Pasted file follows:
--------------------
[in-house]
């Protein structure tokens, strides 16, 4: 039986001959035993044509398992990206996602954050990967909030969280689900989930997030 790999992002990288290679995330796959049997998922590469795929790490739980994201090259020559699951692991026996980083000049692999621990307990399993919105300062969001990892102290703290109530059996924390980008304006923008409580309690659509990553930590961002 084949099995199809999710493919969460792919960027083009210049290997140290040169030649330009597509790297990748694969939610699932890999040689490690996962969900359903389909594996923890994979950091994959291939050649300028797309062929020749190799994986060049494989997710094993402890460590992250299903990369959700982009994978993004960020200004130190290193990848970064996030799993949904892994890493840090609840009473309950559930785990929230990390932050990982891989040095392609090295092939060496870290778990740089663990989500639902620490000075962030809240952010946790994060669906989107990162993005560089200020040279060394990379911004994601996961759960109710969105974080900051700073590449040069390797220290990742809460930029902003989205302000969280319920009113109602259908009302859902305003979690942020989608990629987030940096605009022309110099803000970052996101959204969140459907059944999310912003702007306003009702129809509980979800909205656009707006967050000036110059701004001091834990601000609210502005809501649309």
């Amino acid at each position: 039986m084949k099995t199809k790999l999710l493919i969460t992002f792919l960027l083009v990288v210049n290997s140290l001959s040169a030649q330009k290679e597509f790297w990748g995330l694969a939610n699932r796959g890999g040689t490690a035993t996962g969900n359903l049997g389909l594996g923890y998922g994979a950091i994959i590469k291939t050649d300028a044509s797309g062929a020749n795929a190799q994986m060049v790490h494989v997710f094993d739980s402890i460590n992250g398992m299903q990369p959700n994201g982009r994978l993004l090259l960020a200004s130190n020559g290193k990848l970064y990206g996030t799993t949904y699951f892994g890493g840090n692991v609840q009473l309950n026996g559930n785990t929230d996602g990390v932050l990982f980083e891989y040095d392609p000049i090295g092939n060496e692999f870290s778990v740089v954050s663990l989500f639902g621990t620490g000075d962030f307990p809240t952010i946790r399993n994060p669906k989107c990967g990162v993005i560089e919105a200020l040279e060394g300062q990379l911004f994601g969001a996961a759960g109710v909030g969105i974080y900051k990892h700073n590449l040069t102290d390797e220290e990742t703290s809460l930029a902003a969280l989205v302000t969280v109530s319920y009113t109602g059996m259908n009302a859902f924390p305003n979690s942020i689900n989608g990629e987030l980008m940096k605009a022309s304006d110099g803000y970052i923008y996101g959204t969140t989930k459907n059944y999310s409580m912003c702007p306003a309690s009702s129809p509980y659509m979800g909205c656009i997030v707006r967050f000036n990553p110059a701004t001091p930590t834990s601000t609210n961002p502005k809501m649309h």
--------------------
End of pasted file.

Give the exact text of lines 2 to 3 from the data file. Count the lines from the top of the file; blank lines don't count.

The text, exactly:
């Protein structure tokens, strides 16, 4: 039986001959035993044509398992990206996602954050990967909030969280689900989930997030 790999992002990288290679995330796959049997998922590469795929790490739980994201090259020559699951692991026996980083000049692999621990307990399993919105300062969001990892102290703290109530059996924390980008304006923008409580309690659509990553930590961002 084949099995199809999710493919969460792919960027083009210049290997140290040169030649330009597509790297990748694969939610699932890999040689490690996962969900359903389909594996923890994979950091994959291939050649300028797309062929020749190799994986060049494989997710094993402890460590992250299903990369959700982009994978993004960020200004130190290193990848970064996030799993949904892994890493840090609840009473309950559930785990929230990390932050990982891989040095392609090295092939060496870290778990740089663990989500639902620490000075962030809240952010946790994060669906989107990162993005560089200020040279060394990379911004994601996961759960109710969105974080900051700073590449040069390797220290990742809460930029902003989205302000969280319920009113109602259908009302859902305003979690942020989608990629987030940096605009022309110099803000970052996101959204969140459907059944999310912003702007306003009702129809509980979800909205656009707006967050000036110059701004001091834990601000609210502005809501649309």
């Amino acid at each position: 039986m084949k099995t199809k790999l999710l493919i969460t992002f792919l960027l083009v990288v210049n290997s140290l001959s040169a030649q330009k290679e597509f790297w990748g995330l694969a939610n699932r796959g890999g040689t490690a035993t996962g969900n359903l049997g389909l594996g923890y998922g994979a950091i994959i590469k291939t050649d300028a044509s797309g062929a020749n795929a190799q994986m060049v790490h494989v997710f094993d739980s402890i460590n992250g398992m299903q990369p959700n994201g982009r994978l993004l090259l960020a200004s130190n020559g290193k990848l970064y990206g996030t799993t949904y699951f892994g890493g840090n692991v609840q009473l309950n026996g559930n785990t929230d996602g990390v932050l990982f980083e891989y040095d392609p000049i090295g092939n060496e692999f870290s778990v740089v954050s663990l989500f639902g621990t620490g000075d962030f307990p809240t952010i946790r399993n994060p669906k989107c990967g990162v993005i560089e919105a200020l040279e060394g300062q990379l911004f994601g969001a996961a759960g109710v909030g969105i974080y900051k990892h700073n590449l040069t102290d390797e220290e990742t703290s809460l930029a902003a969280l989205v302000t969280v109530s319920y009113t109602g059996m259908n009302a859902f924390p305003n979690s942020i689900n989608g990629e987030l980008m940096k605009a022309s304006d110099g803000y970052i923008y996101g959204t969140t989930k459907n059944y999310s409580m912003c702007p306003a309690s009702s129809p509980y659509m979800g909205c656009i997030v707006r967050f000036n990553p110059a701004t001091p930590t834990s601000t609210n961002p502005k809501m649309h």